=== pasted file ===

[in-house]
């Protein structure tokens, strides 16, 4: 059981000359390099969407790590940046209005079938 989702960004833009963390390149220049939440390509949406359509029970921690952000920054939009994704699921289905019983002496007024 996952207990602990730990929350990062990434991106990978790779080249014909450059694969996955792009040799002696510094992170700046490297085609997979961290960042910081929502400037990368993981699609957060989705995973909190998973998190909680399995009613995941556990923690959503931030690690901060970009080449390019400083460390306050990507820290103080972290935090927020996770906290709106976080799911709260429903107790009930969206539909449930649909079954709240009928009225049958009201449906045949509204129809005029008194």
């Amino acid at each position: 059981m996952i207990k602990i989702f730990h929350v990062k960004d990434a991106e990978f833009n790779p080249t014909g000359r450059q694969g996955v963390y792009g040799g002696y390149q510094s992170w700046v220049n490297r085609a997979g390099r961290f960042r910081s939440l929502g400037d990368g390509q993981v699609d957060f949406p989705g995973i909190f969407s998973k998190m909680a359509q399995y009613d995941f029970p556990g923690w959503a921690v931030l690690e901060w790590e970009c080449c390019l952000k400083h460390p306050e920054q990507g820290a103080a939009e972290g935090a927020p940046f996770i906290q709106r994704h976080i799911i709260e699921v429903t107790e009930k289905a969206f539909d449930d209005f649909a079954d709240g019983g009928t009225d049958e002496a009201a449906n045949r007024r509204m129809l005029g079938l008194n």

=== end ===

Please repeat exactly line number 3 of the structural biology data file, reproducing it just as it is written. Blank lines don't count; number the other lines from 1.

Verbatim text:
């Amino acid at each position: 059981m996952i207990k602990i989702f730990h929350v990062k960004d990434a991106e990978f833009n790779p080249t014909g000359r450059q694969g996955v963390y792009g040799g002696y390149q510094s992170w700046v220049n490297r085609a997979g390099r961290f960042r910081s939440l929502g400037d990368g390509q993981v699609d957060f949406p989705g995973i909190f969407s998973k998190m909680a359509q399995y009613d995941f029970p556990g923690w959503a921690v931030l690690e901060w790590e970009c080449c390019l952000k400083h460390p306050e920054q990507g820290a103080a939009e972290g935090a927020p940046f996770i906290q709106r994704h976080i799911i709260e699921v429903t107790e009930k289905a969206f539909d449930d209005f649909a079954d709240g019983g009928t009225d049958e002496a009201a449906n045949r007024r509204m129809l005029g079938l008194n």